Google Android Malware Up 472% Since July: Report

Dennis Faas's picture

Usually the term 'malware' is synonymous with PC infections that result in frustratingly sluggish computer performance. But now, the same term may be associated with mobile devices just as much as PCs, as the number of mobile malware infections skyrocket.

According to a new report from Juniper Networks, the number of Google Android applications laced with malware has jumped a staggering 472 per cent since July, 2011.

Android users now face a constantly growing wave of threats that isn't likely to abate any time soon. (Source:

"Tens of Thousands" of Malcious Apps

Juniper chief mobile security expert Dan Hoffman believes the number of sketchy applications for the Android platform number in the "tens of thousands," representing as much as five to six per cent of all such apps. (Source:

Most infections are caused by "pirated" apps, Hoffman says.

Pirated applications look just like legitimate mobile software but are laced with malware. Hoffman points out that, just last month, an app disguised as the Opera Mini Browser but packing oodles of malware was discovered (though not within the official "Android Market").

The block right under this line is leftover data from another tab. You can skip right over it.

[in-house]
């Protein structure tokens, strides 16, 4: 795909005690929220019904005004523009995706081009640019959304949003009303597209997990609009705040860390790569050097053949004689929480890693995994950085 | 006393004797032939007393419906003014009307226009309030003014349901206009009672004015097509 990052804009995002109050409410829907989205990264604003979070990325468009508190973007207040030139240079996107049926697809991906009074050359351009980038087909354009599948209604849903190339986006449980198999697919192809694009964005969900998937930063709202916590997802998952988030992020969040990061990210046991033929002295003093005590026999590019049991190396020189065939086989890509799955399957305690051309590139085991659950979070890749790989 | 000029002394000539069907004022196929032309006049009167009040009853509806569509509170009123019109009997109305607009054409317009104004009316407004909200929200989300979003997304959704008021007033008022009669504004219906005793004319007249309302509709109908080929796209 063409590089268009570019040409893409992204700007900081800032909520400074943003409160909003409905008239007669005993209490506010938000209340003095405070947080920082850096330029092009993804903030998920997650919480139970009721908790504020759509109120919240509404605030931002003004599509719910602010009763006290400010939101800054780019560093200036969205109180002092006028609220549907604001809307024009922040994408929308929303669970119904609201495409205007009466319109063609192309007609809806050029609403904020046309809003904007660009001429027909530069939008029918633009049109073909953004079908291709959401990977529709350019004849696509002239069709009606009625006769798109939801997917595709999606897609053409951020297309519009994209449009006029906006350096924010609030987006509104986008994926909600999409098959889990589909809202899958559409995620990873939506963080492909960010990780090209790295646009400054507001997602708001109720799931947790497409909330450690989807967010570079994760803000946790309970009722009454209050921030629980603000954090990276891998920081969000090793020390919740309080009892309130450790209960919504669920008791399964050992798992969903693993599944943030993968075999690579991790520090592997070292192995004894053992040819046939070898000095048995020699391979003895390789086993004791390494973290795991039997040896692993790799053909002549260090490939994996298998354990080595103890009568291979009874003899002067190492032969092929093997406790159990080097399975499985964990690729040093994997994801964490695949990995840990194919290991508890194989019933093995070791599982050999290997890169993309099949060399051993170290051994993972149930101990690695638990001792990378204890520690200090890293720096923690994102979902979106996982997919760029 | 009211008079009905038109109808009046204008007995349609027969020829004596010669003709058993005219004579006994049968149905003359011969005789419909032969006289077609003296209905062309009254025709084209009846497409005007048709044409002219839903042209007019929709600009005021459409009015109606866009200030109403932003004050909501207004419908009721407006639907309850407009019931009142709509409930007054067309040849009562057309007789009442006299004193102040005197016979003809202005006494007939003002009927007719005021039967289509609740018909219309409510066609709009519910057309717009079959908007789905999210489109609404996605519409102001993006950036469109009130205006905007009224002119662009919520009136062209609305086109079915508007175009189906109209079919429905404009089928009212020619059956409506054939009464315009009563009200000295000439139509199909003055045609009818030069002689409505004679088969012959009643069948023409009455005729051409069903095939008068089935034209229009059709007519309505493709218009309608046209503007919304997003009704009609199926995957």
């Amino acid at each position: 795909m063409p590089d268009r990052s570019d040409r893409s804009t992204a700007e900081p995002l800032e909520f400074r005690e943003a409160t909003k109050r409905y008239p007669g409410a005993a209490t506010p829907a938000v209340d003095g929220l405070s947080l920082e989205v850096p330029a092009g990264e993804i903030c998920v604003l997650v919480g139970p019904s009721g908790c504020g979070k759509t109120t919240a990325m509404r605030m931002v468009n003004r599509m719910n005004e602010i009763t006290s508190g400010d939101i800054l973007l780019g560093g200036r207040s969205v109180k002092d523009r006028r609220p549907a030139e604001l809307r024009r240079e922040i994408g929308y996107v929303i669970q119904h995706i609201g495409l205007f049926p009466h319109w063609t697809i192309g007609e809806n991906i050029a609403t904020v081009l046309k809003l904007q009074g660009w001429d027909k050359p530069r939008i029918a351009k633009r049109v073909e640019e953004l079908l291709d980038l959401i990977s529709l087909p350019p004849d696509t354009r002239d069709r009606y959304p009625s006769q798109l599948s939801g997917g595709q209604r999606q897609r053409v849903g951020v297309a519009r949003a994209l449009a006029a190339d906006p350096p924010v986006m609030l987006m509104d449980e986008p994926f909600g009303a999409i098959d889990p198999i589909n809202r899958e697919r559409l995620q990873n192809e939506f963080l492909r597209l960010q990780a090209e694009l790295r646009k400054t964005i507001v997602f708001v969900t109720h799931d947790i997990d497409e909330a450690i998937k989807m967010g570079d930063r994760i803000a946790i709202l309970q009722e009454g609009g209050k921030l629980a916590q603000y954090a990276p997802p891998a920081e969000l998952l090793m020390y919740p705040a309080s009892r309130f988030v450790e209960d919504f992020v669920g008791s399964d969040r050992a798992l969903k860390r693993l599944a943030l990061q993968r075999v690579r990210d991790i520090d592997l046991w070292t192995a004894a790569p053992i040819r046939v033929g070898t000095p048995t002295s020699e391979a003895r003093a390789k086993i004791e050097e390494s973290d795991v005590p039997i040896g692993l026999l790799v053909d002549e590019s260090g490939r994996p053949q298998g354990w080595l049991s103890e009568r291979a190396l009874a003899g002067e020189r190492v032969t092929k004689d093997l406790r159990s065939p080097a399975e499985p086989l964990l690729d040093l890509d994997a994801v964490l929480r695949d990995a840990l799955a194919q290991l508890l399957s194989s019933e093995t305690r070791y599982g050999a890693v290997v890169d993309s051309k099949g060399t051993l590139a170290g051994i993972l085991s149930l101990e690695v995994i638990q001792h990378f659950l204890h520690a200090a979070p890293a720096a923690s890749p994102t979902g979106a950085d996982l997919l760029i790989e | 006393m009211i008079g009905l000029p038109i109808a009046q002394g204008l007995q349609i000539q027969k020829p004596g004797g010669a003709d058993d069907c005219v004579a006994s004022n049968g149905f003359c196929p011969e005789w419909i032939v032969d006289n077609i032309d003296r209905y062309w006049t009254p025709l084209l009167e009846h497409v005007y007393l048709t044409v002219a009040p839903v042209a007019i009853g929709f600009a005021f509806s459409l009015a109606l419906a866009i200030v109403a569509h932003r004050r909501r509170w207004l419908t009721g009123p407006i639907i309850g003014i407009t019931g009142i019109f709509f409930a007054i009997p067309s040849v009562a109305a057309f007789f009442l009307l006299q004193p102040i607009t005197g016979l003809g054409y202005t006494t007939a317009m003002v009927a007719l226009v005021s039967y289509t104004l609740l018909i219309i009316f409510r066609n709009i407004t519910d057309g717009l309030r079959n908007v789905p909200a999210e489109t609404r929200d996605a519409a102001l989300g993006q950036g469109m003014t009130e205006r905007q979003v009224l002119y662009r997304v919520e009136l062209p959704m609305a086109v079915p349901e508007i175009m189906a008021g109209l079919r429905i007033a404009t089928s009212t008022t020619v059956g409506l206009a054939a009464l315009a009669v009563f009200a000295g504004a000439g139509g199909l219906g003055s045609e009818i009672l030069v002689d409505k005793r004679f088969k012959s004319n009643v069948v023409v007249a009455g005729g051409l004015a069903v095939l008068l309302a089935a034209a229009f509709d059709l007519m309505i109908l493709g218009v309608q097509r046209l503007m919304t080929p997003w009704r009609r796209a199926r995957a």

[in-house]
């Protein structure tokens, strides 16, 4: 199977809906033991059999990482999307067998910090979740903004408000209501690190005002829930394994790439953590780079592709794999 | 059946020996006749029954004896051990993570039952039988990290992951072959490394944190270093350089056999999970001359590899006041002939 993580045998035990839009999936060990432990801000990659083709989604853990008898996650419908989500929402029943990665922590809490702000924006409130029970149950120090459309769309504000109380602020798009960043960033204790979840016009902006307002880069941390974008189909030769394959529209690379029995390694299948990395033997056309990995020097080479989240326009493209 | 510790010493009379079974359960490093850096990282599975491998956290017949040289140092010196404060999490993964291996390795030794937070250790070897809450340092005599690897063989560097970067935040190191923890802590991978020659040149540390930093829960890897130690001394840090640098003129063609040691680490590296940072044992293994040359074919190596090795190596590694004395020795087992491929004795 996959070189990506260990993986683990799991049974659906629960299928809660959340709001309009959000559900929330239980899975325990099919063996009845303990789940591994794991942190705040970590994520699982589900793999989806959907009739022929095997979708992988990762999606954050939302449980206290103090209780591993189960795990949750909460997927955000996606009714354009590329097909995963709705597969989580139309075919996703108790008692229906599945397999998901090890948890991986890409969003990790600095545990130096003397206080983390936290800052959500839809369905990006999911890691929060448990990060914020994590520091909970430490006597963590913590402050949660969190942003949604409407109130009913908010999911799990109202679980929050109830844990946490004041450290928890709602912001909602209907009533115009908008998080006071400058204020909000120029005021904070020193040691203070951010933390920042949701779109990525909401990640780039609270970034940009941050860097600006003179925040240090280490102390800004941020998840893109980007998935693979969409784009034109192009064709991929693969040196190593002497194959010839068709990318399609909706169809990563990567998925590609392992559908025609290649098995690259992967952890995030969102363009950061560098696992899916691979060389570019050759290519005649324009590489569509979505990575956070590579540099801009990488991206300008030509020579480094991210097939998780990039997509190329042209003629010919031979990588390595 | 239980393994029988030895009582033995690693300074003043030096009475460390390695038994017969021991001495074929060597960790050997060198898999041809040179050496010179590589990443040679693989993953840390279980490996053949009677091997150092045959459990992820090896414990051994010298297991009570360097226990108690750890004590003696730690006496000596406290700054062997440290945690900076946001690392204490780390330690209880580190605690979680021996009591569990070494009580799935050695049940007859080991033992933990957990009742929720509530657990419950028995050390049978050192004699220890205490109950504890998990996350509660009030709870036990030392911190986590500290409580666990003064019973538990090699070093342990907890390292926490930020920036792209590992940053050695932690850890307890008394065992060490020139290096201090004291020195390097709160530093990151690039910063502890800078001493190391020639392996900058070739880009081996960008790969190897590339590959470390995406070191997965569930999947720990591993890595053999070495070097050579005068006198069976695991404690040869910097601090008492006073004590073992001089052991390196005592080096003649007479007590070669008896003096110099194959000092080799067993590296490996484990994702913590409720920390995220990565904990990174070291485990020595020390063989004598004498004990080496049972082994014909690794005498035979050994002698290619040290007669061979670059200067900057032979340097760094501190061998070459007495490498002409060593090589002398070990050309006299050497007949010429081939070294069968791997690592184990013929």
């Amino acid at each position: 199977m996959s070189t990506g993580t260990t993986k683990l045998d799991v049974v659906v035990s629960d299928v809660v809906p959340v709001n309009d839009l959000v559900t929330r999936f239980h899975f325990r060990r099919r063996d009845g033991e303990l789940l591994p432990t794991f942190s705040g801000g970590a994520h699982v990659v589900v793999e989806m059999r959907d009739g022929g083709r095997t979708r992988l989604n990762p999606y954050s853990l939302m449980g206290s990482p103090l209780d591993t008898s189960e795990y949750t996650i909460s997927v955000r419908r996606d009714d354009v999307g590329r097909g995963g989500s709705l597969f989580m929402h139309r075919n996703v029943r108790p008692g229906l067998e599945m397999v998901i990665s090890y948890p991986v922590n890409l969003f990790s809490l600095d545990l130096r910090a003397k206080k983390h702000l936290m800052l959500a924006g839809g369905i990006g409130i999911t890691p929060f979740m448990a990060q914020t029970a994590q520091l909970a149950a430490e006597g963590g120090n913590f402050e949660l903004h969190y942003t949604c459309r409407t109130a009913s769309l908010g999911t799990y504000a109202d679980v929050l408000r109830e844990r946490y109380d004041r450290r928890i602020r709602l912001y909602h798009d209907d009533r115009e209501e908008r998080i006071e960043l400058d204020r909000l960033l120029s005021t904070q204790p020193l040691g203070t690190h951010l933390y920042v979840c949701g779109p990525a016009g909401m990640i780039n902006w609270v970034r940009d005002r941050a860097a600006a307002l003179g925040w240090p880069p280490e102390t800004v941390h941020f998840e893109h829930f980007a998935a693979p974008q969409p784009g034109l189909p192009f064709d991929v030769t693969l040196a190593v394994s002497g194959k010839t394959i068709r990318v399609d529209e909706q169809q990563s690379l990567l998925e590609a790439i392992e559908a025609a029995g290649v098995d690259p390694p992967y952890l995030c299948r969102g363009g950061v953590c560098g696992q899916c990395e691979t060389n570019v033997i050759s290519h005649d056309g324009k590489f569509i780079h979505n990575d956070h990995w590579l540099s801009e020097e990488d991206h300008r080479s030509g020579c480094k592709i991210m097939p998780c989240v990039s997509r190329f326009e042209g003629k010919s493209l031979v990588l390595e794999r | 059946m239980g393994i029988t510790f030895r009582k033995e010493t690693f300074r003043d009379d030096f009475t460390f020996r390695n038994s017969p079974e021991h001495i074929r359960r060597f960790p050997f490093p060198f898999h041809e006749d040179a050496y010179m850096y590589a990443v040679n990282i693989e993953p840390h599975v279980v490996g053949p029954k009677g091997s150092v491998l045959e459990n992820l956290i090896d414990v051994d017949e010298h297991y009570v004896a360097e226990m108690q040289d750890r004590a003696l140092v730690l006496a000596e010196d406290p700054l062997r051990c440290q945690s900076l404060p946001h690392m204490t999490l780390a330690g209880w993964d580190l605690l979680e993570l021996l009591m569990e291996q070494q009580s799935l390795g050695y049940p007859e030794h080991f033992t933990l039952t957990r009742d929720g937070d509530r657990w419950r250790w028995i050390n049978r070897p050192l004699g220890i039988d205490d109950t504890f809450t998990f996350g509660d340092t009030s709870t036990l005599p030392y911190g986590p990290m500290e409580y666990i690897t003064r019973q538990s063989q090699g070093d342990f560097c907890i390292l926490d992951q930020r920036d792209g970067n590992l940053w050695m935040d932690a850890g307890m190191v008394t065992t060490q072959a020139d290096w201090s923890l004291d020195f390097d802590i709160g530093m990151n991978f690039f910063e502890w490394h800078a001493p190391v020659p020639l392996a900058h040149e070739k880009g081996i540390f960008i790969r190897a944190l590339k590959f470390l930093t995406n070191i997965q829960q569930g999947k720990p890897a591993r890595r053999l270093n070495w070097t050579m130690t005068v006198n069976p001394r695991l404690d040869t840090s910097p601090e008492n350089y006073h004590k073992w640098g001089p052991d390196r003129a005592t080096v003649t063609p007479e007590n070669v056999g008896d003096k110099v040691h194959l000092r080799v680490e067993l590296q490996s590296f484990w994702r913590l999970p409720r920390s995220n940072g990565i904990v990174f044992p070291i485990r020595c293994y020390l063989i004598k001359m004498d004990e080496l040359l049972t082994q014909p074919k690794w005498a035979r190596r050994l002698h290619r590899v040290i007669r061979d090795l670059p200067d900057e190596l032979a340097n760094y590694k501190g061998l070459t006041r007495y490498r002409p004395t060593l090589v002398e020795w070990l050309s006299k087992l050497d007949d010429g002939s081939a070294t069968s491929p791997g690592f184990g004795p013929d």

Pirated and malicious media players are another way many android devices get infected.

Junk Security Software Poses New Threat

There's a more subtle threat for Android devices, too: fake (or simply incompetent) security companies offering fraudulent (or lousy) security software.

Hoffman says that plenty of free apps in the Android store promise to protect against malware but do a rotten job of it. Hoffman suggests Android users spend the extra cash to purchase legitimate (and widely recognized) mobile security software that will actually do the job well.

In essence, Hoffman thinks people should start treating their mobile devices as if they were PCs: be careful what websites you visit and be extra careful what apps you download, particularly from third-party sites.

"I recommend always going to the vendor's web site and following the download link from there," Hoffman advises.

"Read reviews for the app that are published in the market, outside the app's page. That may cost you an extra three or four minutes per download, but it's well worth it [to help ensure you don't get scammed]."

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